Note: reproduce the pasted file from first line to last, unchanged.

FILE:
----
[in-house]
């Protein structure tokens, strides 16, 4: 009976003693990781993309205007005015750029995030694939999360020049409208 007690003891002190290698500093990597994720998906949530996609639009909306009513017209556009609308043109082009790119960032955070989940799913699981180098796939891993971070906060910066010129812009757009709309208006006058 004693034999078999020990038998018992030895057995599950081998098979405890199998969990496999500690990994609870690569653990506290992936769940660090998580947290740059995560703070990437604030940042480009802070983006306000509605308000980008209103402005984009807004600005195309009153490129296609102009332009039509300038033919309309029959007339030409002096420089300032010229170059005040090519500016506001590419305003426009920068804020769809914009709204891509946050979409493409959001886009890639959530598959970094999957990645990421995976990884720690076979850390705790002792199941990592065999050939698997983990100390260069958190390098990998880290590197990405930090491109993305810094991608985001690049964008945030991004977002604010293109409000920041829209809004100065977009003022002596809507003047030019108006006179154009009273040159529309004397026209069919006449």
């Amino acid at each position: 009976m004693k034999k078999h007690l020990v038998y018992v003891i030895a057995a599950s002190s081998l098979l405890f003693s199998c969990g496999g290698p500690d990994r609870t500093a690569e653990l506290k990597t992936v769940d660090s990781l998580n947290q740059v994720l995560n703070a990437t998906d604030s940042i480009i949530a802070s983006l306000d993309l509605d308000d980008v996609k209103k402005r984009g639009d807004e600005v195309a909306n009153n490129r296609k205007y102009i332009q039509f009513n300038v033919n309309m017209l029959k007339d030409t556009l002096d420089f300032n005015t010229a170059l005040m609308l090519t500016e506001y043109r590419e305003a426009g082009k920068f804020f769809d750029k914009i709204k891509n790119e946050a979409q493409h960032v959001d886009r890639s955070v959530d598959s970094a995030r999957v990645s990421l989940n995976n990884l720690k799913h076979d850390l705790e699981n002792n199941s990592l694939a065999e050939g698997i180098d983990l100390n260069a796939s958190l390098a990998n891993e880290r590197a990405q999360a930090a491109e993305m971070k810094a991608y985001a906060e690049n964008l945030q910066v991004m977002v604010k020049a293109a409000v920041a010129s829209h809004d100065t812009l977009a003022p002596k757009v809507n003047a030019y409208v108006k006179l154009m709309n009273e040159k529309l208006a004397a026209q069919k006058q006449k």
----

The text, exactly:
[in-house]
């Protein structure tokens, strides 16, 4: 009976003693990781993309205007005015750029995030694939999360020049409208 007690003891002190290698500093990597994720998906949530996609639009909306009513017209556009609308043109082009790119960032955070989940799913699981180098796939891993971070906060910066010129812009757009709309208006006058 004693034999078999020990038998018992030895057995599950081998098979405890199998969990496999500690990994609870690569653990506290992936769940660090998580947290740059995560703070990437604030940042480009802070983006306000509605308000980008209103402005984009807004600005195309009153490129296609102009332009039509300038033919309309029959007339030409002096420089300032010229170059005040090519500016506001590419305003426009920068804020769809914009709204891509946050979409493409959001886009890639959530598959970094999957990645990421995976990884720690076979850390705790002792199941990592065999050939698997983990100390260069958190390098990998880290590197990405930090491109993305810094991608985001690049964008945030991004977002604010293109409000920041829209809004100065977009003022002596809507003047030019108006006179154009009273040159529309004397026209069919006449």
């Amino acid at each position: 009976m004693k034999k078999h007690l020990v038998y018992v003891i030895a057995a599950s002190s081998l098979l405890f003693s199998c969990g496999g290698p500690d990994r609870t500093a690569e653990l506290k990597t992936v769940d660090s990781l998580n947290q740059v994720l995560n703070a990437t998906d604030s940042i480009i949530a802070s983006l306000d993309l509605d308000d980008v996609k209103k402005r984009g639009d807004e600005v195309a909306n009153n490129r296609k205007y102009i332009q039509f009513n300038v033919n309309m017209l029959k007339d030409t556009l002096d420089f300032n005015t010229a170059l005040m609308l090519t500016e506001y043109r590419e305003a426009g082009k920068f804020f769809d750029k914009i709204k891509n790119e946050a979409q493409h960032v959001d886009r890639s955070v959530d598959s970094a995030r999957v990645s990421l989940n995976n990884l720690k799913h076979d850390l705790e699981n002792n199941s990592l694939a065999e050939g698997i180098d983990l100390n260069a796939s958190l390098a990998n891993e880290r590197a990405q999360a930090a491109e993305m971070k810094a991608y985001a906060e690049n964008l945030q910066v991004m977002v604010k020049a293109a409000v920041a010129s829209h809004d100065t812009l977009a003022p002596k757009v809507n003047a030019y409208v108006k006179l154009m709309n009273e040159k529309l208006a004397a026209q069919k006058q006449k």